Figure 1: Factors Influencing Patients' Satisfaction with an Eating Disorders Service -
A Working Model
Despite the interesting findings, there are a few limitations in the present study. First, the sample size is relatively small. Only 6 people were interviewed despite the original recruitment target of 10 participants. Though not uncommon in research using eating disordered populations, this low response rate raises the key issue of how generalisable the findings are to other patients using the service, despite statistical analysis suggesting that there is no significant difference between participants and non-participants in terms of age, gender and ethnicity. A further limitation in relation to generalisability is that only out-patients were invited to participate in this study, a consideration which must be taken into account in the next phase of the research. If a satisfaction questionnaire were to be developed based on the findings of this study, then it should not be used to measure satisfaction of patients who are in day-treatment or in-patient treatment.
The third limitation of this study relates to the timing of the interviews. The individuals interviewed were current patients of the service (as opposed to those who have been discharged). As a result, there is a distinct possibility that they may have felt uncomfortable expressing their true opinions of service issues that had not satisfied them. However, judging from their responses, this may not have been an issue for these participants who freely discussed their views of the service, despite great care being taken to ensure the questions in the semi-structured interview were focused on potential areas that might contribute to their satisfaction/dissatisfaction, rather than issues specifically related to the service. A further problem associated with this factor is the temporal link between the research interview and patients' clinical appointment at the service. Jackson et al., (2001) found that if satisfaction was assessed immediately after a patient's appointment, the important factors contributing to satisfaction were different than if it was assessed two to three weeks after an appointment. In our study, the participants were asked to make an appointment for the interview at a time that suited them, which did not take into account the time of their out-patient appointments.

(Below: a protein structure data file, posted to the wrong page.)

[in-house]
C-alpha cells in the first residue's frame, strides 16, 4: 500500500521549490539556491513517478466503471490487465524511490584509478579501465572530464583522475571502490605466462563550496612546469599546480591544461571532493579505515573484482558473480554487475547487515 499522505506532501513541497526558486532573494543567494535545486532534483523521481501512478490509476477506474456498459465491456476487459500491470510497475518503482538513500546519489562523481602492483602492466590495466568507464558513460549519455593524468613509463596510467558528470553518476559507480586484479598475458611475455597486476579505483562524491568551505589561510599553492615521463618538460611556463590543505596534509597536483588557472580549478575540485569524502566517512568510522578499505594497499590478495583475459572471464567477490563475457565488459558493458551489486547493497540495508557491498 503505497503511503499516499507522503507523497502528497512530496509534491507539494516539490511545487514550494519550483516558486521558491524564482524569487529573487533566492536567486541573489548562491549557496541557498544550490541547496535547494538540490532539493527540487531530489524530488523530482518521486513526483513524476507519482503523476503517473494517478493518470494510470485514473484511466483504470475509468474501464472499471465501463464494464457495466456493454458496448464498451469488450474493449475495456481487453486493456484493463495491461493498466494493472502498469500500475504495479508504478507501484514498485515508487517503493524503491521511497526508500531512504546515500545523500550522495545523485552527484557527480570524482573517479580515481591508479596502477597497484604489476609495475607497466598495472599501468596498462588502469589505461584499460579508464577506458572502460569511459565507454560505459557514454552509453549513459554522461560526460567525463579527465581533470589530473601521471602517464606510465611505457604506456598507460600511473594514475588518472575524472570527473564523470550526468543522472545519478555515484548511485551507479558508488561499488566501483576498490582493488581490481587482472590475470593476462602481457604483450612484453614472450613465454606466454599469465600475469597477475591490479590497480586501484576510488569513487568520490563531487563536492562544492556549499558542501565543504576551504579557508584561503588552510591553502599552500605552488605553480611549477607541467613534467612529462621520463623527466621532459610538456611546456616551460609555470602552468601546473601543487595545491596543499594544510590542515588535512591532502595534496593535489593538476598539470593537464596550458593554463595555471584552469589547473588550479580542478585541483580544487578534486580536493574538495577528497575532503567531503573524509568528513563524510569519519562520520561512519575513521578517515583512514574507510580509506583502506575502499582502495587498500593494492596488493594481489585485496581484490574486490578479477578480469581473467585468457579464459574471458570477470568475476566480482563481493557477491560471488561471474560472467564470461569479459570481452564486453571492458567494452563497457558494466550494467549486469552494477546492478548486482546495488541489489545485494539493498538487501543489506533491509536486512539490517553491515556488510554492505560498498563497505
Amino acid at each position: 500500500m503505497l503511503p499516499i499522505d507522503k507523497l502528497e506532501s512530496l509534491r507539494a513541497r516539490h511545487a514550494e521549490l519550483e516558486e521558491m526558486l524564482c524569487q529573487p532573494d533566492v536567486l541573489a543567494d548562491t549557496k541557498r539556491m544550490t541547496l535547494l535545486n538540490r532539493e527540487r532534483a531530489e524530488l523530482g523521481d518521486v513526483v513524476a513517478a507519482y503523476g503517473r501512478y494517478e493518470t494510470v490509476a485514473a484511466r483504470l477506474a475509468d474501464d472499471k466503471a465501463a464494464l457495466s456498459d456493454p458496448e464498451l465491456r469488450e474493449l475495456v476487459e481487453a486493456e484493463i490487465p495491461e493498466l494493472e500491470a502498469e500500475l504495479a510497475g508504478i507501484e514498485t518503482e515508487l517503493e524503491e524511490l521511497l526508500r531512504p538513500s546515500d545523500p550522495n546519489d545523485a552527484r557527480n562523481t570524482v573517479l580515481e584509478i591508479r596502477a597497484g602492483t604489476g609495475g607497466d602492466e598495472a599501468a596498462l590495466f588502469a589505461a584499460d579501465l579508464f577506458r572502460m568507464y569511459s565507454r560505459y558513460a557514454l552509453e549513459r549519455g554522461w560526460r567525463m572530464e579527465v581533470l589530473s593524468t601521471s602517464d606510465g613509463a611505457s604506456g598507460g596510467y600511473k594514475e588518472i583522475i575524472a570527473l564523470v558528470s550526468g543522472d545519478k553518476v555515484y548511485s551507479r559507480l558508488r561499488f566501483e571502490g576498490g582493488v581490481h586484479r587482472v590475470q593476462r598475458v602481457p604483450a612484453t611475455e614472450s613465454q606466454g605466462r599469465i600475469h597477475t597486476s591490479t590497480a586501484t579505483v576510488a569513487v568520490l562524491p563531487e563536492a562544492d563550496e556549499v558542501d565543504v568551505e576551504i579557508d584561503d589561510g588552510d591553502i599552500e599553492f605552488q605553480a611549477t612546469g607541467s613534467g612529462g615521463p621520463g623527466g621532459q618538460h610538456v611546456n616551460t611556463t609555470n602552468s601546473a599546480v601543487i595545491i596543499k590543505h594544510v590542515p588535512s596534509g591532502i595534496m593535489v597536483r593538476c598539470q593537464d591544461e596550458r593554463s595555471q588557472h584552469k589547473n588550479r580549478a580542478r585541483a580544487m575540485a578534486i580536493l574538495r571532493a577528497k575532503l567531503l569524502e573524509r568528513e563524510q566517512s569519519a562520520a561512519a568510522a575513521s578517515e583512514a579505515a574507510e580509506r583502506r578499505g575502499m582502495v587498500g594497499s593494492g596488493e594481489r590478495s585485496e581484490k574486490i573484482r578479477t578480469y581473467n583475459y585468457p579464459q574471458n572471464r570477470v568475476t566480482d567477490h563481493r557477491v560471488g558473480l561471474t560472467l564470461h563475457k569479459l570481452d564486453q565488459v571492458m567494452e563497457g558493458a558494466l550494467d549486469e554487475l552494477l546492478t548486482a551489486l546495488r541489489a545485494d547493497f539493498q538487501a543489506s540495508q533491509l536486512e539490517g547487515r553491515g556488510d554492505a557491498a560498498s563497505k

In conclusion, this study was a preliminary exploration of the factors underlying satisfaction from the patients' perspective. It emerged that five factors were considered important in influencing eating disordered patients' satisfaction with the service. The results from this study can be used to devise a pilot ‘eating disorder patient satisfaction questionnaire'. One important clinical implication of developing such a questionnaire is that patients' views can be monitored routinely in order to improve the quality of a service. The questionnaire can also be used for further research, for example, to investigate the association between various factors such as level of satisfaction, motivation, behavioural outcomes and drop-out rates, etc. By assessing satisfaction in this patient-centred manner, services can then make changes and improvements that are in line with what patients themselves see as important, which, will potentially have a more positive impact on treatment outcomes.
Barak, Y., Szor, H., Kimhi, R., Kam, E., Mestor, R., & Elizur, A. (2001). Survey of Patient Satisfaction in Adult Psychiatric Outpatients Clinics. European Psychiatry, 16, 131-133.
Beeforth, M., Conlan, E., & Grayley, R. (1994). Have we got views for you: User evaluation of case management. London: Sainsbury Centre for Mental Health.
Brennan, P.F. (1995). Patient satisfaction and normative decision theory. Journal of the American Medical Informatics Association, 2, 250-259.
Clinton, D. (2001). Expectations and experiences of treatment in eating disorders. Eating Disorders, 9, 361-371.
Department of Health (2001). Involving Patients and the Public in Healthcare, Department of Health.
de Ruyter, K., Bloemer, J., & Peeters, P. (1997). Merging service quality and service satisfaction: An empirical test of an integrative model. Journal of Economic Psychology, 18, 387-406.
Draper, M., Cohen, P., & Buchan, H. (2001). Seeking consumer views: What use are results of hospital patient satisfaction surveys? International Journal for Quality in Health Care, 13, 463-468.
Fitzpatrick, R., & Hopkins, A. (1983). Problems in the conceptual framework of patient satisfaction research: An empirical exploration. Sociology of Health and Illness, 5, 297-311.
Flowers, P., Smith, J. A., Sheeran, P., & Beail, N. (1997). Health and romance: Understanding unprotected sex in relationships between gay men. British Journal of Health Psychology, 2, 73-86.